|<PREVIOUS PAGE ~ index ~ NEXT PAGE>|
O.N.T.?...Our New Thread! The site "Textile Industry History" does a great job detailing the history of the Clark Thread Co. (1866-1949).
Here's the back of the card:
|"Japanned" means to cover something with a hard black varnish (I didn't know, so I thought I'd pass that on.)|
The role of the "NOTION JOBBER" is revealed by this Google Books reference from the Feb 2, 1922 issue of The American Wool & Cotton Reporter:
What's in a "Notion Department?" (Good Grief, you ask a lot of questions!:) This public domain snip from "Old News" provides the answer:
A Google Image Search for Clark Thread Box yields a variety of colorful results:
|Thread boxes from the late 19th century are collector's items today.|
Hmm...could this perhaps be some publicity for the Royal Baking Powder Company of 171 Duane St.?
Unable to find the building pictured above on Duane St. or anywhere near the "Great Suspension Bridge" using Google Maps and Google Street View, I went on to discover this great documentary (City Parks Productions) on the Bridge itself (via YouTube):
|Note the absence of the numerous tall ships shown by the card in the Earl J. Arnold Advertising Card Collection.|
Only two masts are visible in this Google Street view. Can you spot them?
|Distant views don't display the color variations in the stone that this Panedia still conveys very clearly.|
This shot is from a spectacular panorama by Aaron Spence which includes the most stunning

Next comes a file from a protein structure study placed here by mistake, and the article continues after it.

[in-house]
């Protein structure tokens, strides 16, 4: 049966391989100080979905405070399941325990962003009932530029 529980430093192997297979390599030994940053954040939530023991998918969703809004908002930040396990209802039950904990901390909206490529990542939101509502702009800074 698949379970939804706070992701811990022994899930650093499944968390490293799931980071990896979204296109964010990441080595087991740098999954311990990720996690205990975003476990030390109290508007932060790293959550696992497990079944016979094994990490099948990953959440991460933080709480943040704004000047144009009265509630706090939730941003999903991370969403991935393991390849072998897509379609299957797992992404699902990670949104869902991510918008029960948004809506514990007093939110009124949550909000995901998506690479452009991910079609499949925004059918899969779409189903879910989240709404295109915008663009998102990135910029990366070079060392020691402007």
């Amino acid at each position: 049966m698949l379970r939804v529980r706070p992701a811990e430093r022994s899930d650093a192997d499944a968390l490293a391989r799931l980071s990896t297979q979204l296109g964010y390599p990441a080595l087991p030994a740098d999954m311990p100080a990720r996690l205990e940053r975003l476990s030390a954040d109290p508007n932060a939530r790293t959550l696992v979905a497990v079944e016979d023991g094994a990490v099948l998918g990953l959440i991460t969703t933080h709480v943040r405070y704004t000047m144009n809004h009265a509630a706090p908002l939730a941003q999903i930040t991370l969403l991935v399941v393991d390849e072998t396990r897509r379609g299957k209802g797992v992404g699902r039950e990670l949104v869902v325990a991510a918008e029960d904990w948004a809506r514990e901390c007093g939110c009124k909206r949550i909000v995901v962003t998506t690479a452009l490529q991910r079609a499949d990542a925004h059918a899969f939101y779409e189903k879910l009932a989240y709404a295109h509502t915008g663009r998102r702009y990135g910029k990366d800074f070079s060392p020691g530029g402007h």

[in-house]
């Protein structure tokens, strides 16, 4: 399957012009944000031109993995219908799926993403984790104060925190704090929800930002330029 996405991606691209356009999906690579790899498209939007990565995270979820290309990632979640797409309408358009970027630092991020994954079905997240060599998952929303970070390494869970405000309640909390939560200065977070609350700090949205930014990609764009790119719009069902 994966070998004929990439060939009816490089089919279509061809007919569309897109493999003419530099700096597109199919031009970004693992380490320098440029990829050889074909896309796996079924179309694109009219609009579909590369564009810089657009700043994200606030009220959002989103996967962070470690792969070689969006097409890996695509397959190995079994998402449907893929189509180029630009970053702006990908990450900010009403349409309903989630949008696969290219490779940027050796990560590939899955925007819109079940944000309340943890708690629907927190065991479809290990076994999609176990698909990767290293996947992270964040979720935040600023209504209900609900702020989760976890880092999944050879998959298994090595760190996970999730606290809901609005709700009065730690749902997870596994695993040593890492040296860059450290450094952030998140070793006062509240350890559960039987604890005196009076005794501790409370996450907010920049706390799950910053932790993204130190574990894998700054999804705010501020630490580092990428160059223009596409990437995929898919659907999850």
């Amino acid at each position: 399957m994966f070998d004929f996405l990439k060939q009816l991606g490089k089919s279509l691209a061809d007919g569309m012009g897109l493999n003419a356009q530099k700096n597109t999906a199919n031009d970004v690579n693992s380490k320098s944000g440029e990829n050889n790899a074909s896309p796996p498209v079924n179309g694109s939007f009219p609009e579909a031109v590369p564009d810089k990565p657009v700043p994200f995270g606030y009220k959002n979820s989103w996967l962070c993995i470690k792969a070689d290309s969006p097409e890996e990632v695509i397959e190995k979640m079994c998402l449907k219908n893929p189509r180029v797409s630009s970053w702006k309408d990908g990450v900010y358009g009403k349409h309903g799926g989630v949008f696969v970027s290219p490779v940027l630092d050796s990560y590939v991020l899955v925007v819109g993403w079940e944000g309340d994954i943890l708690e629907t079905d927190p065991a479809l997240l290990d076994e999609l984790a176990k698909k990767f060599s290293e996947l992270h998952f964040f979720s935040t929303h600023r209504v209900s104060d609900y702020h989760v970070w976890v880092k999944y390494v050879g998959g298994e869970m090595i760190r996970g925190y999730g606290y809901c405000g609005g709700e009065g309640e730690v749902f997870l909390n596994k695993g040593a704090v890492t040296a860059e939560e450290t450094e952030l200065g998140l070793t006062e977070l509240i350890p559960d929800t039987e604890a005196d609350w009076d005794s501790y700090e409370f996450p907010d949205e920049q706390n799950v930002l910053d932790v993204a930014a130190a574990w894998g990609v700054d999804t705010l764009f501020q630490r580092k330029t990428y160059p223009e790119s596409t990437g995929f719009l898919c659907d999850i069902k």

photography of this landmark I have seen.
(But, of course, we're supposed to be thinking about Royal Baking Powder...)
So here's the scoop on Royal Baking Powder from an early ad in Google Books' version of:
"The Royal Baking Company was created in 1863 by two druggists, Thomas Biddle and Joseph Hoagland, who developed the idea of mixing baking soda and cream of tartar in a premixed container so that homemakers did not need to do it themselves. Their product was called Royal Baking Powder and the business grew rapidly after its introduction. In 1873 the company was incorporated, and in 1899 the headquarters was moved to New York. The company introduced Royal gelatin desserts in 1925.
"In 1929 the Fleischmann Company, the Royal Baking Powder Company, and Chase and Sanborn merged to become Standard Brands Incorporated. Later, in August of that year, the Canadian branches of the parent companies, including E.W. Gillett, officially became known as Standard Brands Limited."
|story by Ruth Plumly Thompson,|
illustrated by Gertrude Kay
|Use "pause" to stop the show long enough to|
read the pages or enjoy the images.
View PDF if you prefer.
|(PDF) illustrated by Charles J. Coly|
If you know anything about James A. Matthews or Bernard H. Fallon, please comment below or email me. Thanks!
The author of this blog has attempted to correctly apply terms and conditions to Content. These pages and associated images are being made available exclusively for use in non-commercial and non-profit study, scholarship, research, or teaching . Researchers are responsible for using these materials in accordance with Title 17 of the United States Code and any other applicable statutes. All trademarks, service marks, trade names, trade dress, product names and logos appearing on this blog are the property of their respective owners.. In the event that any Content infringes your rights or Content is not properly identified or acknowledged please email me. Thanks!
This site includes historical materials that may contain negative stereotypes or language reflecting the culture or language of a particular period or place. These items are presented as part of the historical record, and do not represent or in any way reflect the personal views of the author of this blog, his ancestors, or his family.